Norway’s Largest Retailer To List Pacifical MSC Tuna

February 7, 2013

Unil AS, the purchasing unit responsible for the private labels of Norway’s largest retailer NorgesGruppen, wants Pacifical tuna because it supports the eight small island countries that are sustainably managing the skipjack tuna sourced from their waters.

“The main reason we want to work with Pacifical is the sustainable approach and the fact it is from the PNA,” says Einar Mosvoll, senior procurement manager at Unil AS. The PNA, or Parties to the Nauru Agreement, are eight Pacific island nations and home to a fishery that only targets free swimming schools of mature skipjack tuna. The fishery does not use the controversial fish-aggregating devices (FADS), has minimum by-catch of baby tuna and other species, and is certified sustainable by the Marine Stewardship Council (MSC) eco-label.

“We do recognize that supporting the PNA countries is important,” says Mosvoll.

In a public letter issued today, Unil AS is calling on tuna fishing companies and processors active in the region to seize the opportunity to start catching and supplying the premium canned tuna sustainably, which Unil is interested in buying and which will be cobranded in the market as Pacifical. The statement follows similar efforts by other major European, Australian and African retailers, who are also eagerly waiting for the first shipments of sustainable tuna to arrive.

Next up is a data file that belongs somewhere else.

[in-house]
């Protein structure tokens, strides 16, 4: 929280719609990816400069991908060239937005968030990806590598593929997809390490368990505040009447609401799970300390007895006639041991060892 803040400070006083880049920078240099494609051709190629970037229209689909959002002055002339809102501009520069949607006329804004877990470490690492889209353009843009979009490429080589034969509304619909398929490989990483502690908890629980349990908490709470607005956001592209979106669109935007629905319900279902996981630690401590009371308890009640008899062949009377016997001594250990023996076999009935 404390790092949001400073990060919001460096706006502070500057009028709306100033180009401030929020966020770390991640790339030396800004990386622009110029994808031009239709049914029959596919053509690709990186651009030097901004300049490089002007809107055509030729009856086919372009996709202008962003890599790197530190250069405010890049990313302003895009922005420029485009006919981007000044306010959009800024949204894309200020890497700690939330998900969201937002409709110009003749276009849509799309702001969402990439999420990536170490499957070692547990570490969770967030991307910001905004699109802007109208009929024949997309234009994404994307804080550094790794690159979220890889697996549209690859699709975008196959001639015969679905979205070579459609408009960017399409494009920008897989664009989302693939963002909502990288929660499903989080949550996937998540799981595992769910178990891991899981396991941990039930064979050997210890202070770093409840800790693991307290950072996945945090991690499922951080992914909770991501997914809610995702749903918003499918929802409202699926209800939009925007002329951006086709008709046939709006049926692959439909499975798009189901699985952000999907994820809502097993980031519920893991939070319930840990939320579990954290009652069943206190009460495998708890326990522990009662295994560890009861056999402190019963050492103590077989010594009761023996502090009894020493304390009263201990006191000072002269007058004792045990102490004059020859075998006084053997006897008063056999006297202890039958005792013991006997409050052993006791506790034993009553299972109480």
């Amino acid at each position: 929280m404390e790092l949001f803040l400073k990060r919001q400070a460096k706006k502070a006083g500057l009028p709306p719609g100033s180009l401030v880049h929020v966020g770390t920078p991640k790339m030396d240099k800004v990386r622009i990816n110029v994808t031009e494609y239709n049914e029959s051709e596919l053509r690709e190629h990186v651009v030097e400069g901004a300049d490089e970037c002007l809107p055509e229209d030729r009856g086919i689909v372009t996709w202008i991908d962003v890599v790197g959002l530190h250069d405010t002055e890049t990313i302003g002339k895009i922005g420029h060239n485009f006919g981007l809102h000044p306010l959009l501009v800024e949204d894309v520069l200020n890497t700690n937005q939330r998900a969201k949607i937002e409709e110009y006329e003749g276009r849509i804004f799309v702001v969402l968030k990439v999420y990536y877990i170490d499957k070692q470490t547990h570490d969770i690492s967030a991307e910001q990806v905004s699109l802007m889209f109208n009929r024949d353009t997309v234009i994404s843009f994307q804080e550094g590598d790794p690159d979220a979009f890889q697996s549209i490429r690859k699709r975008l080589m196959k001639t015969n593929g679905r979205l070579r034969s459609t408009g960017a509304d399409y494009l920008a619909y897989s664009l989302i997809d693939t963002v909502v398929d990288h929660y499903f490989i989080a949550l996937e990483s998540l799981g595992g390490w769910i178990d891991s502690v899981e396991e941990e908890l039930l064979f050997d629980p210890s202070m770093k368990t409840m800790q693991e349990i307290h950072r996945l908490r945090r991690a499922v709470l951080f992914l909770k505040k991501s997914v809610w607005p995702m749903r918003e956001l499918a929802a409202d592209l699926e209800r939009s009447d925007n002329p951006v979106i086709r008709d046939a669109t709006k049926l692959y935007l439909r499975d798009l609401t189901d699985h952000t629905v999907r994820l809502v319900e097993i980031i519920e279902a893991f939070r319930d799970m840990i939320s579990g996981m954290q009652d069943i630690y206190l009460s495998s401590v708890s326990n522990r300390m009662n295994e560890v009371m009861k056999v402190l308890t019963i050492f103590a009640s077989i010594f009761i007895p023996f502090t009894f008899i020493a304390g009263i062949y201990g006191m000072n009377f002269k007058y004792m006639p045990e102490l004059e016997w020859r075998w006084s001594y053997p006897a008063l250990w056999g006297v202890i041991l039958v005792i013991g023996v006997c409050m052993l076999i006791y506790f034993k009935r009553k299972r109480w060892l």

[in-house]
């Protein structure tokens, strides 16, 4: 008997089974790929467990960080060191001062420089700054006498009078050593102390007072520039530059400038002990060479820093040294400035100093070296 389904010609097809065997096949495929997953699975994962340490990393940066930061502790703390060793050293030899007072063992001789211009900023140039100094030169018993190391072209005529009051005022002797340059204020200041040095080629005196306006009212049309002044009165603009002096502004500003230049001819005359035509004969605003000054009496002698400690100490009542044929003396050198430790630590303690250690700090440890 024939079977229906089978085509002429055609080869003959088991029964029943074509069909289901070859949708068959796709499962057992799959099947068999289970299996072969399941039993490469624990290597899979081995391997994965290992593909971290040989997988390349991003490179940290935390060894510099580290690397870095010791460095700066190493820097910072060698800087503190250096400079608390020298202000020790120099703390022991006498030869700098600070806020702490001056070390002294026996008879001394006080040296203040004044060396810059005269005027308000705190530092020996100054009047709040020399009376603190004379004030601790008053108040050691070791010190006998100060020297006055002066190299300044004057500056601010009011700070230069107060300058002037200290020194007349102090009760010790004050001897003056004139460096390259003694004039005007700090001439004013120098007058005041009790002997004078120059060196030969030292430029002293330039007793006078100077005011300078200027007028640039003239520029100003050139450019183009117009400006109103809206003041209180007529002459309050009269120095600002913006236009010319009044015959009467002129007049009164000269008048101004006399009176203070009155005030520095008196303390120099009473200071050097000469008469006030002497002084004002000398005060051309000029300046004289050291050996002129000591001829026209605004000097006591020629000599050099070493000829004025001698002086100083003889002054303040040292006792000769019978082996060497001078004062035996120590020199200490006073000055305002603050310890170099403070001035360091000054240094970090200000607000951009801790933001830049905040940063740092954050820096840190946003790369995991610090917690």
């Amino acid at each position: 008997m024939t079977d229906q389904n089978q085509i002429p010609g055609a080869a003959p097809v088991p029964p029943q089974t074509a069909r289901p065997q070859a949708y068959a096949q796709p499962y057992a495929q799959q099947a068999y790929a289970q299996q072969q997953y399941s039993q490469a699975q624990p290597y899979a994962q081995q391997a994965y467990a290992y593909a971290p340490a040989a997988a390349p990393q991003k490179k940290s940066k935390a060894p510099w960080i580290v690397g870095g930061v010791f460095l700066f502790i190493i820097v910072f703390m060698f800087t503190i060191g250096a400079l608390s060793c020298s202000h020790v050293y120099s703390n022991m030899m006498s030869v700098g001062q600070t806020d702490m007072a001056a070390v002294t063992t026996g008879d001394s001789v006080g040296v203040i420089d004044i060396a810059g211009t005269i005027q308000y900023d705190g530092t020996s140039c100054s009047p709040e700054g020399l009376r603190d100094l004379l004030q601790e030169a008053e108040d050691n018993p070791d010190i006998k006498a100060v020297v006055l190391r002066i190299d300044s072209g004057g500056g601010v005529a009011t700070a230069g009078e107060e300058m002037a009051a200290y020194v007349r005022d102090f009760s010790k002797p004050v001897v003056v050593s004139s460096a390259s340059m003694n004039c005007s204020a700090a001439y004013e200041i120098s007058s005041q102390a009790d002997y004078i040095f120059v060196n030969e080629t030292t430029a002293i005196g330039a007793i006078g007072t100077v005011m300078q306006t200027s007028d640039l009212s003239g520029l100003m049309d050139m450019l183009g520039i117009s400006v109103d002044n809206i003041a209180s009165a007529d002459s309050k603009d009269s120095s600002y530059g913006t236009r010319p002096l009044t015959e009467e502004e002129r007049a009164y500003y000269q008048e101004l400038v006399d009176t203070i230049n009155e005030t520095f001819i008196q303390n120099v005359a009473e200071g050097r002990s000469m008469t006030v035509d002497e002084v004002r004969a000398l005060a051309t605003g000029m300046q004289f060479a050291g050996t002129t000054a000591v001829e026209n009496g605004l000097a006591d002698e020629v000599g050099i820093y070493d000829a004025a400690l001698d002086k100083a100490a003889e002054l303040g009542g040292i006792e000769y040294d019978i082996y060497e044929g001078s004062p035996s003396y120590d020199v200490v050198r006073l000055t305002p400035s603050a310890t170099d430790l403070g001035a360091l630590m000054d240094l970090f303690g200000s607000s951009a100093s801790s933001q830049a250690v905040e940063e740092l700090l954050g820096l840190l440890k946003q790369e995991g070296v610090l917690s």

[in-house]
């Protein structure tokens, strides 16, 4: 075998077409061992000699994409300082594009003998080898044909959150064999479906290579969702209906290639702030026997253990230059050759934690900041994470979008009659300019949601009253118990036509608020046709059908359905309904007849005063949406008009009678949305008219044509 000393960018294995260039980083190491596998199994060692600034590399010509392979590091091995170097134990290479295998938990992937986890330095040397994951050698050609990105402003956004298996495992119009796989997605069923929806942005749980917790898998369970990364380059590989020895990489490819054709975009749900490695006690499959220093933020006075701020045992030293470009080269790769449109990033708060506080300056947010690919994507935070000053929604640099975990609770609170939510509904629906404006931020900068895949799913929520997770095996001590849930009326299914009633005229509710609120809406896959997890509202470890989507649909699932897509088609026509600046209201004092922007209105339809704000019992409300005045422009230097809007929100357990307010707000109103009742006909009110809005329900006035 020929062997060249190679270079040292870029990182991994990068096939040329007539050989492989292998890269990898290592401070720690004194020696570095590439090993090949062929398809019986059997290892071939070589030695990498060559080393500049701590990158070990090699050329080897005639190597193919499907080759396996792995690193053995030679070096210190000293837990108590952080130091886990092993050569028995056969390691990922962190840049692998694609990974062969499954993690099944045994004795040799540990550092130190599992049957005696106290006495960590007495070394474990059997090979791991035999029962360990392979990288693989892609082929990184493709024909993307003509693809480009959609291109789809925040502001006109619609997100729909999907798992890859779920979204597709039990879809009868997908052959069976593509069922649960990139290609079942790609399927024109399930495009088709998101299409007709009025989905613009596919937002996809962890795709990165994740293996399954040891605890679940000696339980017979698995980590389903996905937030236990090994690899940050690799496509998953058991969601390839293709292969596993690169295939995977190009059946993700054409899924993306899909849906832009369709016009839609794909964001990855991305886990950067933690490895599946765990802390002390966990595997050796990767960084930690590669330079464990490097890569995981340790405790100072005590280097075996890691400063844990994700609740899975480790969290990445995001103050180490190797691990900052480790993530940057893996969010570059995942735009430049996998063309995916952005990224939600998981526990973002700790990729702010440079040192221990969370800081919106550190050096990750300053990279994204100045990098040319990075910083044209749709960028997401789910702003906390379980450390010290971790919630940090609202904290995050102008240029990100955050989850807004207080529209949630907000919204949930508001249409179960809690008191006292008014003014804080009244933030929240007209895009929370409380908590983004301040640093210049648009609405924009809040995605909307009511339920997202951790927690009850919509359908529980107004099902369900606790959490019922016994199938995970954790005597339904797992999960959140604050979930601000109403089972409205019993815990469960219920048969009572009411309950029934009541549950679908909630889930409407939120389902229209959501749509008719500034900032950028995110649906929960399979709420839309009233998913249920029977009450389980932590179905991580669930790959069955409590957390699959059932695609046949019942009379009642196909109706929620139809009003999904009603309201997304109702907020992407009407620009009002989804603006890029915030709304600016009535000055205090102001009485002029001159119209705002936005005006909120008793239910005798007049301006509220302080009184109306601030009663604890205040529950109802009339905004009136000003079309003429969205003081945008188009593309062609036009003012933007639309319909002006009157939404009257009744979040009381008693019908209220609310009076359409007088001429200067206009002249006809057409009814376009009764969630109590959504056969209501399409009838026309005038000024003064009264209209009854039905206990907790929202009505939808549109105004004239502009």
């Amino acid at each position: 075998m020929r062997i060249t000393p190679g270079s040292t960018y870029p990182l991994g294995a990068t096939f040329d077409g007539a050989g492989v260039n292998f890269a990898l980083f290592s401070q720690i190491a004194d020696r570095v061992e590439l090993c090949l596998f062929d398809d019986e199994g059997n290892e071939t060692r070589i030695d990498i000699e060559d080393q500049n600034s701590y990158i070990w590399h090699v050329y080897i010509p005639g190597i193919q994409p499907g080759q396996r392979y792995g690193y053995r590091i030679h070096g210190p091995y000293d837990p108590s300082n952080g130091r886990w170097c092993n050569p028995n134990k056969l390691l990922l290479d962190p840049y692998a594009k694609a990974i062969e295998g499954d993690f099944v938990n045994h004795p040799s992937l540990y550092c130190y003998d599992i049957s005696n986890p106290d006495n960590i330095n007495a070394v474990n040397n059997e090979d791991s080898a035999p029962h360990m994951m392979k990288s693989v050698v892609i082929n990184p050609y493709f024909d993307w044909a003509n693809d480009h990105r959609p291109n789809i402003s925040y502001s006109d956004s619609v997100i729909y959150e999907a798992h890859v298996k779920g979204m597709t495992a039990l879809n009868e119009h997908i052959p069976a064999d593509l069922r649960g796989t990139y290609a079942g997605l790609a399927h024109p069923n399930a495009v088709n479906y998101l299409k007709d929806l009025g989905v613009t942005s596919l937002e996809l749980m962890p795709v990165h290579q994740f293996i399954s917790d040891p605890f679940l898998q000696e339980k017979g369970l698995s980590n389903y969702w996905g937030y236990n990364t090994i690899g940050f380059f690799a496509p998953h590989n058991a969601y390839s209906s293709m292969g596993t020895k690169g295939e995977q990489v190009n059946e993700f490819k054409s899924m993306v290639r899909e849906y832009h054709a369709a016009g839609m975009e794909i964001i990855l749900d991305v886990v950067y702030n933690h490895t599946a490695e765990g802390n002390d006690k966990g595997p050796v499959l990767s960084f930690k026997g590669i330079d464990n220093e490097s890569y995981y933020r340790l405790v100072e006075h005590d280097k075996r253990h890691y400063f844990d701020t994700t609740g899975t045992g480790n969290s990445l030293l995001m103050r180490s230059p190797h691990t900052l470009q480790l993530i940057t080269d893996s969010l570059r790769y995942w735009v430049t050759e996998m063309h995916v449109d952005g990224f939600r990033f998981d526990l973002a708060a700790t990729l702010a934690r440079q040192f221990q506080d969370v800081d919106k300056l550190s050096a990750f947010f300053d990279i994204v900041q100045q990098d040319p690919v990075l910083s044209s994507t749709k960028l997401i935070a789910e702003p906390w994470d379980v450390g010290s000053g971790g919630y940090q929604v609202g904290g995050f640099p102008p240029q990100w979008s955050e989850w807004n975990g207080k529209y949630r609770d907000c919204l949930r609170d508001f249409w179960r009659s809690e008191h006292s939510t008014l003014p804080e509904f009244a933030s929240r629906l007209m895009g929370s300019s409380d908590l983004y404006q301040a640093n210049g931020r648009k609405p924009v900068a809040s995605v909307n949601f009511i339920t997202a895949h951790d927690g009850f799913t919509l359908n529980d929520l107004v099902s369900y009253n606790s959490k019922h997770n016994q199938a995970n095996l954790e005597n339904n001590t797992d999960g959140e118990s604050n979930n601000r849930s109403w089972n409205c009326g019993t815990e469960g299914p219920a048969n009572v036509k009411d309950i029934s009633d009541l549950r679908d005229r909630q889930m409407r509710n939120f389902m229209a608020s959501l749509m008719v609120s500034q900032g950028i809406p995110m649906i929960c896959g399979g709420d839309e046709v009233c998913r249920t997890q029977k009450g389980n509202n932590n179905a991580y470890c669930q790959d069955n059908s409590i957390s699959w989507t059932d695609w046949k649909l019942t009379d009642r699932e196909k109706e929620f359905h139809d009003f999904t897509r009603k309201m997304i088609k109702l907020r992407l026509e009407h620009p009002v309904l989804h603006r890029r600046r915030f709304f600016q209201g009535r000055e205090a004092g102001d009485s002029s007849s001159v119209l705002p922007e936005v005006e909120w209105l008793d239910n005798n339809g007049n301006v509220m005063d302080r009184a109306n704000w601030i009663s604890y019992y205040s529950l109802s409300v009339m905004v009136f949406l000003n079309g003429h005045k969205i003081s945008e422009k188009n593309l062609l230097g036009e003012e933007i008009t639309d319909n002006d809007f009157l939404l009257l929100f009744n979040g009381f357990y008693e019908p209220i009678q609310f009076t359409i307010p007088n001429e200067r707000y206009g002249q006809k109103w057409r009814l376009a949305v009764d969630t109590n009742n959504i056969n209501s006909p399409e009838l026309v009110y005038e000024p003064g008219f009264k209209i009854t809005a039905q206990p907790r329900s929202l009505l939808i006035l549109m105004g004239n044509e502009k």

Pacifical tuna will be the second canned MSC-certified product offered by NorgesGruppen’s private label, after canned mussels.NorgesGruppen represents the largest market share in the Norwegian retail sector, about 40%, and has over 1,700 retail outlets and 600 kiosks.

Mosvoll says consumer demand and awareness for sustainable seafood products, including tuna, is still quite low in Norway, but he expects both to increase in the future. Even concerning the country’s dominant salmon fisheries, he says sustainability is more valued by the industry than by consumers.

Pacifical canned tuna, bearing the signature blue-and-white MSC stamp of approval, could be the fish that piques Norwegian consumers’ interest in protecting the marine environment.

“The MSC certification itself is not that important, however we expect the MSC logo to become more known to the Norwegian consumers in the years to come,” says Mosvoll.

While cod and salmon are the most popular seafood in Norway, Mosvoll says tuna and mackerel in tomato sauce are the most popular canned fish in the retail segment. He estimates the total tuna consumption in Norway is about 3,000-4,000 tons every year, compared to the 10,000-12,000 tons of cod and salmon each that are consumed annually.

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